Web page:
National Maritime Day: The Intrepid Seafarers Of Odisha & Their Evolution Through Ages [In Pics]

Bhubaneswar: Kalinga (now Odisha) was an ancient maritime superpower that started trading with many Southeast Asian counties as early as 800 BC. The state hosted over a dozen ports during ancient and later periods along with a robust boat-making industry on the banks of Mahanadi. To commemorate the rich maritime history of Odisha, Bali Jatra (Voyage to Bali) is celebrated every year in the state.

And Odisha State Maritime Museum in Cuttack stands as a testimony to the greatness of our seafarers, who used to traverse Java, Sumatra, Bali, Borneo and other parts for trade and commerce. The old dilapidated complex of “River Boat Construction and Repair Workshop”, established by the British in 1869, was renovated and converted into the present-day maritime museum in 2013.

The workshop was apparently set up for building, repair and maintenance of vessels from the provinces of Bihar, Bengal and Odisha under the Bengal Presidency of British India. It ensured smooth operation on the waterways―the major channel of communication then.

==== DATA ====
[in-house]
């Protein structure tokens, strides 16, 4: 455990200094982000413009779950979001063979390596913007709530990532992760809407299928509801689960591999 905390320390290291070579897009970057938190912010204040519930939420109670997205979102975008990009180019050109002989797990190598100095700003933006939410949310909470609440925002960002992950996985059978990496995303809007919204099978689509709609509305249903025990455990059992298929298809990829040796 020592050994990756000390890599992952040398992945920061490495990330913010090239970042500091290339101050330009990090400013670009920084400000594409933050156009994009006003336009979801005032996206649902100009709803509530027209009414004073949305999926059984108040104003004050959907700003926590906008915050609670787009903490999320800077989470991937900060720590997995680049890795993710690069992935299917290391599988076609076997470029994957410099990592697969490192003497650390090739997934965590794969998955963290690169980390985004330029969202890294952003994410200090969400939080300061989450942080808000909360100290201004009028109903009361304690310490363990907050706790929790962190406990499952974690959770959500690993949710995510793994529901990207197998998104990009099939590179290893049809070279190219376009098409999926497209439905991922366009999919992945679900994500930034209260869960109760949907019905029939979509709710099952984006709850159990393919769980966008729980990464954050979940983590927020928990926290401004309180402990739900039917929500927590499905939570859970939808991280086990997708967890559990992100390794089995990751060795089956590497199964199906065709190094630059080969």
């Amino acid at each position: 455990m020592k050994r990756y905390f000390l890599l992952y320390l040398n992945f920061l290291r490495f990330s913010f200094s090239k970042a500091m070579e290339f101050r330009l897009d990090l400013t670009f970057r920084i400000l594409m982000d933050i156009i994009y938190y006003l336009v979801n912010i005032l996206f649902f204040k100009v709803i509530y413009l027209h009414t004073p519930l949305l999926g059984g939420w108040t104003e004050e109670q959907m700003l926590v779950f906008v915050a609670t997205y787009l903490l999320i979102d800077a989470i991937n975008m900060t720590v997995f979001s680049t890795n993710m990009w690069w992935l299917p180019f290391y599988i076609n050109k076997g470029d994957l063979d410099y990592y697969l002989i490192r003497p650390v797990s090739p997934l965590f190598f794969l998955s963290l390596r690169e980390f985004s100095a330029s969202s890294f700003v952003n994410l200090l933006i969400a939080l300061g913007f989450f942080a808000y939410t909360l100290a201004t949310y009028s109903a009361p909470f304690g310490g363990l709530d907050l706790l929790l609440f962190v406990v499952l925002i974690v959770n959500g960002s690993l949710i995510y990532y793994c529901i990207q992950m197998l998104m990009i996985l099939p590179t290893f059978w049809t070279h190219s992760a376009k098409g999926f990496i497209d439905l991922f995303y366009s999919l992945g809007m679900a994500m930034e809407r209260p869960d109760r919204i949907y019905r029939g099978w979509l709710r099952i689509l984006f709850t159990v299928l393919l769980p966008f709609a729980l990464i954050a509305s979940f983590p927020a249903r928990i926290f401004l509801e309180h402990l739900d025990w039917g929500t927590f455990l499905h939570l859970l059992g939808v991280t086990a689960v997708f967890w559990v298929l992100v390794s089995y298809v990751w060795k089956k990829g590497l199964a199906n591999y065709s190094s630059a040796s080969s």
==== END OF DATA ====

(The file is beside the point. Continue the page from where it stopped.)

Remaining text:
The museum has 13 galleries showcasing maritime traditions, vessels, boats and other related artefacts from the ancient age to the colonial era. The exhibits give an insight into ancient Odisha’s famed maritime industry. On display are the tools used by the Sadhabas (or seafarers), age-old navigation systems and their evolution. The chief attractions are the wooden boat replicas, the huge boat shed and the lathe which was the largest in Asia during its time. The addition of the 3D shows along with the aquarium section with over 60 aquatic species to the museum is a huge draw.

It also has a library with more than 1000 books and journals.

Recently,  a new mirror maze and an expanded aquarium with 20 tanks were added to the museum located on the banks of River Mahanadinear Jobra.

Some glimpses from the museum as India celebrates National Maritime Day on Tuesday (April 5):



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